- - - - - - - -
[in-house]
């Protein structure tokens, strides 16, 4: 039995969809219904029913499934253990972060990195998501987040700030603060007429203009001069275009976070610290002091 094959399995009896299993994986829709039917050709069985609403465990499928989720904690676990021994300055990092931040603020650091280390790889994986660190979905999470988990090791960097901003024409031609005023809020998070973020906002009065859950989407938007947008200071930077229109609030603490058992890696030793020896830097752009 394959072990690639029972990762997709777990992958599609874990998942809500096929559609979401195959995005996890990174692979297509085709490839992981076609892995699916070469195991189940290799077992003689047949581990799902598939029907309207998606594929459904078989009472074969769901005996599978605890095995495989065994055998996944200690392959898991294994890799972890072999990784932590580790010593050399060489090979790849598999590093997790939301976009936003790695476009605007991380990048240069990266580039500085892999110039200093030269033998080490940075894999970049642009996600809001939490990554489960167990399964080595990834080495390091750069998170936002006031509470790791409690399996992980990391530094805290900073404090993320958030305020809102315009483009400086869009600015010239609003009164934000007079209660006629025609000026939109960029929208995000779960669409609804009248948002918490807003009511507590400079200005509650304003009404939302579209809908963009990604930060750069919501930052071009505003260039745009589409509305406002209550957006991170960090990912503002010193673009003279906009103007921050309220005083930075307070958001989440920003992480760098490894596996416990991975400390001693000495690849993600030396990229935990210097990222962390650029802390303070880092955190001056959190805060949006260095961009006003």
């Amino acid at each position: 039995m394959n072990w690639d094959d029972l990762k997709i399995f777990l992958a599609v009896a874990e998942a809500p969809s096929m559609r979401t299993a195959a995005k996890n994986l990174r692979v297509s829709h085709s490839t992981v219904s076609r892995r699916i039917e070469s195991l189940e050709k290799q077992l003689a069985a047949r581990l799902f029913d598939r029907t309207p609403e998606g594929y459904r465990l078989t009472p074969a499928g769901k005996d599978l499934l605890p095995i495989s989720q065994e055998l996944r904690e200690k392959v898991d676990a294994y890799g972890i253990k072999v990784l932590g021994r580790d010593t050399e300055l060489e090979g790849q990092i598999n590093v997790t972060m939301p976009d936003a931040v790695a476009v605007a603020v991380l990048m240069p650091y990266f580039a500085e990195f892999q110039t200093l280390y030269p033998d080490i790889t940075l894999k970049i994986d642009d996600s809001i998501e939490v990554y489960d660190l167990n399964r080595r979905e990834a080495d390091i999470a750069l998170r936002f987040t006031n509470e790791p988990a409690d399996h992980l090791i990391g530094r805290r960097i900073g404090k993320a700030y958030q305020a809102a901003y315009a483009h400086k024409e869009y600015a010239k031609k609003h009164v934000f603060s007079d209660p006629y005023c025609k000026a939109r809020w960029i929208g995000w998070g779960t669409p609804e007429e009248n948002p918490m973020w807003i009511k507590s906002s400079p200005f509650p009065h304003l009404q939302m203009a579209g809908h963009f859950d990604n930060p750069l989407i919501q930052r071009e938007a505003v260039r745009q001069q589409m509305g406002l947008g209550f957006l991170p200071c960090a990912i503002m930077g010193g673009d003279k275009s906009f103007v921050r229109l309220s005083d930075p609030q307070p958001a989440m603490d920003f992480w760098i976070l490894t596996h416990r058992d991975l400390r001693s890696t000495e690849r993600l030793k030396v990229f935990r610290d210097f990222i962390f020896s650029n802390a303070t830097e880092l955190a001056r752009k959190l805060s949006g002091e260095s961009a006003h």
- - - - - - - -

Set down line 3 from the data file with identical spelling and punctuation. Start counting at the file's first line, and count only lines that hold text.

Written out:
């Amino acid at each position: 039995m394959n072990w690639d094959d029972l990762k997709i399995f777990l992958a599609v009896a874990e998942a809500p969809s096929m559609r979401t299993a195959a995005k996890n994986l990174r692979v297509s829709h085709s490839t992981v219904s076609r892995r699916i039917e070469s195991l189940e050709k290799q077992l003689a069985a047949r581990l799902f029913d598939r029907t309207p609403e998606g594929y459904r465990l078989t009472p074969a499928g769901k005996d599978l499934l605890p095995i495989s989720q065994e055998l996944r904690e200690k392959v898991d676990a294994y890799g972890i253990k072999v990784l932590g021994r580790d010593t050399e300055l060489e090979g790849q990092i598999n590093v997790t972060m939301p976009d936003a931040v790695a476009v605007a603020v991380l990048m240069p650091y990266f580039a500085e990195f892999q110039t200093l280390y030269p033998d080490i790889t940075l894999k970049i994986d642009d996600s809001i998501e939490v990554y489960d660190l167990n399964r080595r979905e990834a080495d390091i999470a750069l998170r936002f987040t006031n509470e790791p988990a409690d399996h992980l090791i990391g530094r805290r960097i900073g404090k993320a700030y958030q305020a809102a901003y315009a483009h400086k024409e869009y600015a010239k031609k609003h009164v934000f603060s007079d209660p006629y005023c025609k000026a939109r809020w960029i929208g995000w998070g779960t669409p609804e007429e009248n948002p918490m973020w807003i009511k507590s906002s400079p200005f509650p009065h304003l009404q939302m203009a579209g809908h963009f859950d990604n930060p750069l989407i919501q930052r071009e938007a505003v260039r745009q001069q589409m509305g406002l947008g209550f957006l991170p200071c960090a990912i503002m930077g010193g673009d003279k275009s906009f103007v921050r229109l309220s005083d930075p609030q307070p958001a989440m603490d920003f992480w760098i976070l490894t596996h416990r058992d991975l400390r001693s890696t000495e690849r993600l030793k030396v990229f935990r610290d210097f990222i962390f020896s650029n802390a303070t830097e880092l955190a001056r752009k959190l805060s949006g002091e260095s961009a006003h």